After 10 years in the sales profession, I’ve had the good fortune of working with some incredible sales people. Each person was different, different communication style, sense of humor and personality. They all had something in common, each one embodied what I’m calling the three C’s.

Being good at sales is about mastering the fundamentals, being great at sales is about infusing that process with your own unique strengths. Something I experienced early in my career completely changed my professional development. I tried to exactly duplicate the sales pitch of a top performer in our office. What I found, is that no matter how perfect my impression, no matter how exact my imitation, I could not get the same results. Out of sheer exasperation, I was left with no other options, I had to be myself.

It turns out that being yourself actually requires the least amount of effort. Instead of playing a role, you can actually focus on the other person, getting to know who they are, asking good questions and listening to their answers.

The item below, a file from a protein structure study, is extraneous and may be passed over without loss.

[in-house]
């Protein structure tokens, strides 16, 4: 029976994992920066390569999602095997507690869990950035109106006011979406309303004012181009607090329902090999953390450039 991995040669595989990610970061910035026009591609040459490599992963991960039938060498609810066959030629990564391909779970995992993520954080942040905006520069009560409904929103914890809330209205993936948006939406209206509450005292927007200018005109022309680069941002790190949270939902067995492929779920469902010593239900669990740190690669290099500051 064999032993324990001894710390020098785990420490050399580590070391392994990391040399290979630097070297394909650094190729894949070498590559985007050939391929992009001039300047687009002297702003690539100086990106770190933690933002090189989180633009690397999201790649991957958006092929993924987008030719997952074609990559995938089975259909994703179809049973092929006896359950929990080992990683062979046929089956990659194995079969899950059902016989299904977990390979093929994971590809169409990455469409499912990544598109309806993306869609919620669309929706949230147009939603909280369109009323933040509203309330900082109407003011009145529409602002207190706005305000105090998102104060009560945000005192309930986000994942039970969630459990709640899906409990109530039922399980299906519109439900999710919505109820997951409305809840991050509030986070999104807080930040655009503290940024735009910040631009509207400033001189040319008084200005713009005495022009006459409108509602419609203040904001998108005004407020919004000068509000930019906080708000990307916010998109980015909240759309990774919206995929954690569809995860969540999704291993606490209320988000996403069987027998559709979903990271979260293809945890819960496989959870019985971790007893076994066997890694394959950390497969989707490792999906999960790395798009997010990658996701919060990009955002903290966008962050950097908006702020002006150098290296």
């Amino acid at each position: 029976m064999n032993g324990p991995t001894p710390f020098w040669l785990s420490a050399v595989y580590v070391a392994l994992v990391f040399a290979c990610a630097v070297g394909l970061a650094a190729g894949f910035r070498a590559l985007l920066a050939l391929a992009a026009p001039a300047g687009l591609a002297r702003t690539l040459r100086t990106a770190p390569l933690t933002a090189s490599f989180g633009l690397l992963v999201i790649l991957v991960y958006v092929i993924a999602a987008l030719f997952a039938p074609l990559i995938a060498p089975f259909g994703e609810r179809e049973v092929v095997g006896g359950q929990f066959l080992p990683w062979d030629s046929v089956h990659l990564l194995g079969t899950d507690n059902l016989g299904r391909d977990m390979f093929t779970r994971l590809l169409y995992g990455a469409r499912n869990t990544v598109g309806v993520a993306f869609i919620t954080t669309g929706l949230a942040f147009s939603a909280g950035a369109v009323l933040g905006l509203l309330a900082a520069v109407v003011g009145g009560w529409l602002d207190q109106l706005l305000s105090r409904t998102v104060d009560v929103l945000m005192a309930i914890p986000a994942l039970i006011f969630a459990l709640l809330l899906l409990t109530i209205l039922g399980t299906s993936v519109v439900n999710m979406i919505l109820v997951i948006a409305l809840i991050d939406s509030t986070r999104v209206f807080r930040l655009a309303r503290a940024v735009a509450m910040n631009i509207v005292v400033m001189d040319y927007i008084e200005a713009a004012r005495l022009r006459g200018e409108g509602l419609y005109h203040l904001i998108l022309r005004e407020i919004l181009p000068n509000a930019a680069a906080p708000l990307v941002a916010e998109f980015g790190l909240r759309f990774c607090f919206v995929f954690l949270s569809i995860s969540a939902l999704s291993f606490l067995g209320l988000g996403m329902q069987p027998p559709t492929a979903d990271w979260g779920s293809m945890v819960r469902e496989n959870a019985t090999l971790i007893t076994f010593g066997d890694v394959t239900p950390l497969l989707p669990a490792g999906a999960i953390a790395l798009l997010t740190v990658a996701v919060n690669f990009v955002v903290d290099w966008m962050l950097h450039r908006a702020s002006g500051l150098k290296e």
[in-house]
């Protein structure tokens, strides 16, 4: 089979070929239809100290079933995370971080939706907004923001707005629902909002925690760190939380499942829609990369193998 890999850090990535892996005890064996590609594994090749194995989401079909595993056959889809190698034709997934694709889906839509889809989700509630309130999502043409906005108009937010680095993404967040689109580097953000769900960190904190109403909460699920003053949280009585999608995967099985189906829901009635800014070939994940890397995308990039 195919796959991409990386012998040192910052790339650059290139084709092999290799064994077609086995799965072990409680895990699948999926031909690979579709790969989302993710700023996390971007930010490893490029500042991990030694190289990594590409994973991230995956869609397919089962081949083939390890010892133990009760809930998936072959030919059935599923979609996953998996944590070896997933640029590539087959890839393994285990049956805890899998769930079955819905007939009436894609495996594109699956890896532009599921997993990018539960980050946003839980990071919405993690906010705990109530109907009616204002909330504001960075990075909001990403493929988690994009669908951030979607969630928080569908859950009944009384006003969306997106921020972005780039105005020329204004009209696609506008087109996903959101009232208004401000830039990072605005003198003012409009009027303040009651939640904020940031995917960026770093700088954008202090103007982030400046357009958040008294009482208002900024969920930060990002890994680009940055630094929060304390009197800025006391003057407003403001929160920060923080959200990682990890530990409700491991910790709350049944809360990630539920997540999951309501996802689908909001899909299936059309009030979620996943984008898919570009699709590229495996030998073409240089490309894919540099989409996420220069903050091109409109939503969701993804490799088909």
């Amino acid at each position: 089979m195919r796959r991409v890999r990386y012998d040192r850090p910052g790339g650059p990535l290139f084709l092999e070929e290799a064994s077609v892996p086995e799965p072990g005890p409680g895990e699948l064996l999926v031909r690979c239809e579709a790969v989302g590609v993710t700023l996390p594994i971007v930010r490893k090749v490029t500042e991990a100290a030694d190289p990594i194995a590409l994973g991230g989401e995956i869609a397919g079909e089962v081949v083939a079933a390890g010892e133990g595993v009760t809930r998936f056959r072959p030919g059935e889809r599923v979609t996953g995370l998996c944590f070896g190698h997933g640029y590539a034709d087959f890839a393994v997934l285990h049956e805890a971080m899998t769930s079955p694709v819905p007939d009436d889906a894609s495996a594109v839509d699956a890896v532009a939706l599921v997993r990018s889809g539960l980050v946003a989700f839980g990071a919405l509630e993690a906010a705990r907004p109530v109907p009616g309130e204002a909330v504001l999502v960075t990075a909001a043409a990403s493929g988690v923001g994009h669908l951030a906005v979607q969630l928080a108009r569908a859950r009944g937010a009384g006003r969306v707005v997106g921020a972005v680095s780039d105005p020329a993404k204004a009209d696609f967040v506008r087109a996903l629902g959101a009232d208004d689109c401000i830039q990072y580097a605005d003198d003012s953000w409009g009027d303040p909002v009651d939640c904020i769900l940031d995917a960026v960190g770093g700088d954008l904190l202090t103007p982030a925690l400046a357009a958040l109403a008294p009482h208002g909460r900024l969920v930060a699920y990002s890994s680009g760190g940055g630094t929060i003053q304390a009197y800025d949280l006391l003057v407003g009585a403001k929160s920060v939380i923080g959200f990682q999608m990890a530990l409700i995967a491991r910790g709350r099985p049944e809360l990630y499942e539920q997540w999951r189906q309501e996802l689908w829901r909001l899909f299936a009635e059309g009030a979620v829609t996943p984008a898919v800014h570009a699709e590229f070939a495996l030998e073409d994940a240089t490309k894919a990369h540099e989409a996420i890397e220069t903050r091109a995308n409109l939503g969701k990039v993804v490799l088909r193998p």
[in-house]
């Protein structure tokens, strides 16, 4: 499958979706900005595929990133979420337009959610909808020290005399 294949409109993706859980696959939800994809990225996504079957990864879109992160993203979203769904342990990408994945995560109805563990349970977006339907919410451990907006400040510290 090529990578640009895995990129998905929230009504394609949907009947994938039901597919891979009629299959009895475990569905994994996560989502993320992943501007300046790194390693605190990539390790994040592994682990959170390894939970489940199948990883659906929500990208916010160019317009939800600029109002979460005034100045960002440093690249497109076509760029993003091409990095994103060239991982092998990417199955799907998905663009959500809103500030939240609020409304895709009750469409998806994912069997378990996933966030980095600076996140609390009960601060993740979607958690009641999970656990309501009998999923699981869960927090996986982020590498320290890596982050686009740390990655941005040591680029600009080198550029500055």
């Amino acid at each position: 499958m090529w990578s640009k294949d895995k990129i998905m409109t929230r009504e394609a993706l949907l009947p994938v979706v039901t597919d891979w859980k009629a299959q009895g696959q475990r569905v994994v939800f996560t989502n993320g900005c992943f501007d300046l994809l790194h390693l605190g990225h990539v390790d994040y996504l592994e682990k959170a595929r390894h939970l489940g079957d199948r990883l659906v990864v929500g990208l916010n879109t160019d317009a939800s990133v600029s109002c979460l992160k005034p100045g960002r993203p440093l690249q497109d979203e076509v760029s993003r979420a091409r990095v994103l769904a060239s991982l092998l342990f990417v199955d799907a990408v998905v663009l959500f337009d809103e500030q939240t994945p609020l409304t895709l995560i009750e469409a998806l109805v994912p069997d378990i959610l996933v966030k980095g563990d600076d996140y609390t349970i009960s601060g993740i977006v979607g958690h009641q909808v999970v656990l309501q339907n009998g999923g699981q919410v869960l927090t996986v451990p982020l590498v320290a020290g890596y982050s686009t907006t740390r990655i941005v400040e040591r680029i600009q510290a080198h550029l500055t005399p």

That’s when I came up with the three C’s of sales success:


Confidence is your reflection in the world around you. When you receive feedback from your actions and relationships that result in people acknowledging your value, you gain confidence. The more value you deliver the more confident you become. If you are feeling unconfident, endeavor to add more value to others around you. Beware of false confidence; narcissists do not require any external feedback to be confident. False confidence is transparent and it requires energy to maintain, instead focus on adding value to the people around you. Your contribution will result in positive feedback and genuine confidence.


Competence is the result of hard work, mistakes and lessons learned. There is no short cut to competence, but the rewards are endless. When you have reached mastery of your product or service, your competence will be obvious to your prospects. Competence and Confidence is a powerful combination. Beware, when you know you are right, you may be perceived as arrogant or condescending, which leads us to the next C.


Being cool is knowing you’re a master, but not advertising it. It’s allowing your prospect to figure it out on their own. It’s much cooler to be underestimated and surprise people than to come off as pompous and haughty. Infuse a level of cool into your approach, your controlled confidence will only intrigue your prospects more. When they’re ready, ask politely for the sale and seal the deal.